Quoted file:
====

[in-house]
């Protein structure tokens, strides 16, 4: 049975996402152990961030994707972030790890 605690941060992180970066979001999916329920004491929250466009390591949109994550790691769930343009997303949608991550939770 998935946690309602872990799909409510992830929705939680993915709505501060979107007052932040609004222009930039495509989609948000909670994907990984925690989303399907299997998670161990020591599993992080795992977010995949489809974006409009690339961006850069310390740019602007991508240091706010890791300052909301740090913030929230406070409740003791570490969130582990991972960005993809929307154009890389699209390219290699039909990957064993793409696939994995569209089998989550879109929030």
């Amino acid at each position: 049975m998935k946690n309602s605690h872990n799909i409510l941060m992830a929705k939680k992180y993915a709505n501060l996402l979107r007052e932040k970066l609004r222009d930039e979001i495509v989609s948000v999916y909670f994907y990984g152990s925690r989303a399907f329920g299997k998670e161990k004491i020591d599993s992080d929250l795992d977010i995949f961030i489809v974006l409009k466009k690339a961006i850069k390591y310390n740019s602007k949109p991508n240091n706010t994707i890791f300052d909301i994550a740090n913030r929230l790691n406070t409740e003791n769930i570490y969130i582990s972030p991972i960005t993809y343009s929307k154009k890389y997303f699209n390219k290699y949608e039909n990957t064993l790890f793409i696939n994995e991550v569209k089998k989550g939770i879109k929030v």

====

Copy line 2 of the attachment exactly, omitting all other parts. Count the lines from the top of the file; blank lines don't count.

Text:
């Protein structure tokens, strides 16, 4: 049975996402152990961030994707972030790890 605690941060992180970066979001999916329920004491929250466009390591949109994550790691769930343009997303949608991550939770 998935946690309602872990799909409510992830929705939680993915709505501060979107007052932040609004222009930039495509989609948000909670994907990984925690989303399907299997998670161990020591599993992080795992977010995949489809974006409009690339961006850069310390740019602007991508240091706010890791300052909301740090913030929230406070409740003791570490969130582990991972960005993809929307154009890389699209390219290699039909990957064993793409696939994995569209089998989550879109929030």